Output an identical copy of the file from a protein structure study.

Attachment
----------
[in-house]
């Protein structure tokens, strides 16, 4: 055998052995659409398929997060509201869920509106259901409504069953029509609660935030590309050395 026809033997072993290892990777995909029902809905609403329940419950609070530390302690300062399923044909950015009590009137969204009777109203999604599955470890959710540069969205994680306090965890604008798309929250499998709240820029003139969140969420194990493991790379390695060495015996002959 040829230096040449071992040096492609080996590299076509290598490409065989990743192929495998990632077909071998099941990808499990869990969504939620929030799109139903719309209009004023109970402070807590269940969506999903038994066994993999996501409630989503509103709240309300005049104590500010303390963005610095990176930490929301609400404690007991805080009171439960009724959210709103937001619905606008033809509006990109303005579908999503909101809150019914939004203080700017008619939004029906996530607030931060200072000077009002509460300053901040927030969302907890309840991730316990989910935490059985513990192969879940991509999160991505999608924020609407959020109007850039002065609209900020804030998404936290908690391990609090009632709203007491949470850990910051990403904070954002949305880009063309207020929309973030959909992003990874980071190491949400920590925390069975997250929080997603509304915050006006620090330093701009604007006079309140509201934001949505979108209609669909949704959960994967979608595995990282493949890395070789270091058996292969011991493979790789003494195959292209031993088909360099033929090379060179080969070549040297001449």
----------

[in-house]
């Protein structure tokens, strides 16, 4: 055998052995659409398929997060509201869920509106259901409504069953029509609660935030590309050395 026809033997072993290892990777995909029902809905609403329940419950609070530390302690300062399923044909950015009590009137969204009777109203999604599955470890959710540069969205994680306090965890604008798309929250499998709240820029003139969140969420194990493991790379390695060495015996002959 040829230096040449071992040096492609080996590299076509290598490409065989990743192929495998990632077909071998099941990808499990869990969504939620929030799109139903719309209009004023109970402070807590269940969506999903038994066994993999996501409630989503509103709240309300005049104590500010303390963005610095990176930490929301609400404690007991805080009171439960009724959210709103937001619905606008033809509006990109303005579908999503909101809150019914939004203080700017008619939004029906996530607030931060200072000077009002509460300053901040927030969302907890309840991730316990989910935490059985513990192969879940991509999160991505999608924020609407959020109007850039002065609209900020804030998404936290908690391990609090009632709203007491949470850990910051990403904070954002949305880009063309207020929309973030959909992003990874980071190491949400920590925390069975997250929080997603509304915050006006620090330093701009604007006079309140509201934001949505979108209609669909949704959960994967979608595995990282493949890395070789270091058996292969011991493979790789003494195959292209031993088909360099033929090379060179080969070549040297001449």